News Corporation's Rupert Murdoch has agreed to sell his 50 per cent share in Ansett Australia to Air New Zealand for around A$500 million (US$365 million). But an announcement was delayed as Air NZ and its controlling shareholder Brierley Investments continued tough negotiations with the other Ansett shareholder, TNT, over management control.

Air NZ is bent on playing a significant management role and wants power of veto over the top five executive positions at Ansett. It also wants to secure a first option on TNT's 50 per cent share if the transport conglomerate decides to sell out at some future stage. Sources say Air NZ wants a set period for the departure of TNT, possibly about three years, to ensure it can fully realise the value of its investment.

Such a deal would alter the structure of Australasian aviation, opening the way for consolidation of the region's airlines into two major groups, one controlled by Qantas and the other by Air NZ.

One quandary is the future of Ansett subsidiary Ansett New Zealand, Air NZ's sole domestic competitor. Sources say the New Zealand Commerce Commission is unlikely to sanction the disappearance of Ansett NZ and a return to domestic monopoly.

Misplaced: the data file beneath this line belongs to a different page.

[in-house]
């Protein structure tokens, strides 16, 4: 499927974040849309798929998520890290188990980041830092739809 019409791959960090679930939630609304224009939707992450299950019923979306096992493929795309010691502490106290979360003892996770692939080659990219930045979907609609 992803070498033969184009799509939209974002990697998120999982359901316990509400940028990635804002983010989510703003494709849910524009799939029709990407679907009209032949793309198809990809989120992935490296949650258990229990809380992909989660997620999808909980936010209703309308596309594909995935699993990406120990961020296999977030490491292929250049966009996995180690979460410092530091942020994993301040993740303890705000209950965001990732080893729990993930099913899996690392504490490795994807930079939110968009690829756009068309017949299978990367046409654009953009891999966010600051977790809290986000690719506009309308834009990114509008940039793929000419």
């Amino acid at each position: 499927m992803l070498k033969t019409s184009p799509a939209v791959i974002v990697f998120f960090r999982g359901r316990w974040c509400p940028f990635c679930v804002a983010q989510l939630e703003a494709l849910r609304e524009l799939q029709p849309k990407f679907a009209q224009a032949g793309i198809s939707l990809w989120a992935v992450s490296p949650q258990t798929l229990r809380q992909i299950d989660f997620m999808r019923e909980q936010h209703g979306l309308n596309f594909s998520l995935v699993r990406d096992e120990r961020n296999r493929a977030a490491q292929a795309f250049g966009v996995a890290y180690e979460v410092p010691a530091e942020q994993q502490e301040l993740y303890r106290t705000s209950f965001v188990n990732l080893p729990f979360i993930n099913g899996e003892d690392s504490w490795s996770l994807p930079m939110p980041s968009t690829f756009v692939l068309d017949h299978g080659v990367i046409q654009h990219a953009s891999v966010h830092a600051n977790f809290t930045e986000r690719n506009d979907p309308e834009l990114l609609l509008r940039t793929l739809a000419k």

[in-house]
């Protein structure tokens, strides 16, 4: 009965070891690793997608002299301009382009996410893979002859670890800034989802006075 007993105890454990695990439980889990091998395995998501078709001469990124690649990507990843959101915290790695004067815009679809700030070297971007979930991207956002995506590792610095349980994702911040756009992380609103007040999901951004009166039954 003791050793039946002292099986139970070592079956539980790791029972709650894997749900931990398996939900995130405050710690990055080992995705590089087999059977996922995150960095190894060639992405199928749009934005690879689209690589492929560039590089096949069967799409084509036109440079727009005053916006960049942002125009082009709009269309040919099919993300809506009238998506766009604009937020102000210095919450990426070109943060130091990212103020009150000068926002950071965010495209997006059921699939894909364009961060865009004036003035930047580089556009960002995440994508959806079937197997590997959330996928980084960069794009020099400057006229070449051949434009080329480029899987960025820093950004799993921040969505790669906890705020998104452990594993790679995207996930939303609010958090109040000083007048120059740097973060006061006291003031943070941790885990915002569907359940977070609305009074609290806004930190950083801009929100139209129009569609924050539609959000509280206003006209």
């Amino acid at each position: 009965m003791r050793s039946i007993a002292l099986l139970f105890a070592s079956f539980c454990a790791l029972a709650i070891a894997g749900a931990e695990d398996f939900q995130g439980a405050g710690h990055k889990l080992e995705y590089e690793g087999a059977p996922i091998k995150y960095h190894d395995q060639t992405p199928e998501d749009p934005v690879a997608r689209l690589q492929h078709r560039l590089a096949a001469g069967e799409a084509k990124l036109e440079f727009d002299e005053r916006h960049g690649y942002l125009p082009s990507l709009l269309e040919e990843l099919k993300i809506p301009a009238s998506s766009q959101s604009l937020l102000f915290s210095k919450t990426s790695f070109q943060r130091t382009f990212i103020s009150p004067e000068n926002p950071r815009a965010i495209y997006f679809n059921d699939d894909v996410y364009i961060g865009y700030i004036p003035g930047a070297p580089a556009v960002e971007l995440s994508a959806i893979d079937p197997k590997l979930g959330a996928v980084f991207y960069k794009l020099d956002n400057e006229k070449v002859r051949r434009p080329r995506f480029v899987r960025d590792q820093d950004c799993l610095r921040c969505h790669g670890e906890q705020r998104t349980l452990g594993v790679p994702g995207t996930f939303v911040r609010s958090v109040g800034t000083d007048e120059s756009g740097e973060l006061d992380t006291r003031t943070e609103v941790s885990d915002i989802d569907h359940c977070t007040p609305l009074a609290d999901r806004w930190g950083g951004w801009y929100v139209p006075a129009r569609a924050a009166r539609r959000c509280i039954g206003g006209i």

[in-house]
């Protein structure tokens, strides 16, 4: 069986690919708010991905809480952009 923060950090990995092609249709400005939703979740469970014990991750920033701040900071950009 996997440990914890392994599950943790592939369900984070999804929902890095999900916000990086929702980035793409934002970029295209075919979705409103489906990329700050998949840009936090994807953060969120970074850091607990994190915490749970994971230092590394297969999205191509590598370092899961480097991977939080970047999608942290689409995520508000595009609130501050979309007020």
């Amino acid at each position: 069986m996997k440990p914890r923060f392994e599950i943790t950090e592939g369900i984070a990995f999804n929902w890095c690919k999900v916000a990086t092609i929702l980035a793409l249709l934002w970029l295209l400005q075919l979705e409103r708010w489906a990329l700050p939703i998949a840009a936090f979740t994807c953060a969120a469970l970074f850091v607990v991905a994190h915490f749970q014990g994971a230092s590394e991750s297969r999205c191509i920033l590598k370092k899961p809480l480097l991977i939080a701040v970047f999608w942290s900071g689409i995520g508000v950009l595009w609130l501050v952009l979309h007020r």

It is understood Air NZ has suggested to the NZCC that Ansett NZ could be set up as a separate legal entity which would continue to operate on domestic routes. Analysts believe this is unlikely - however much Ansett NZ was put at arms length Air NZ will still be competing with an affiliated company, bringing into question whether true competition really existed.

One possible alternative is a partial buy-out of Ansett NZ by Qantas, which has indicated it is not interested in taking over Ansett NZ completely, but may consider purchasing or leasing its terminals. This would allow Qantas to operate its own domestic services in New Zealand, though only on major trunk routes.

Privately, Qantas officials say this would make sense, as it could then feed all its major NZ destinations. This could be done with domestic aircraft brought in from Australia or through domestic sectors being added to current international flights.

Meanwhile Ansett's earnings fell to A$70 million in the half-year to December and, after a loss in the March quarter, it will struggle to report a $90 million net profit for 1994/5, well short of the $151.7 million in 1993/4.

Source: Airline Business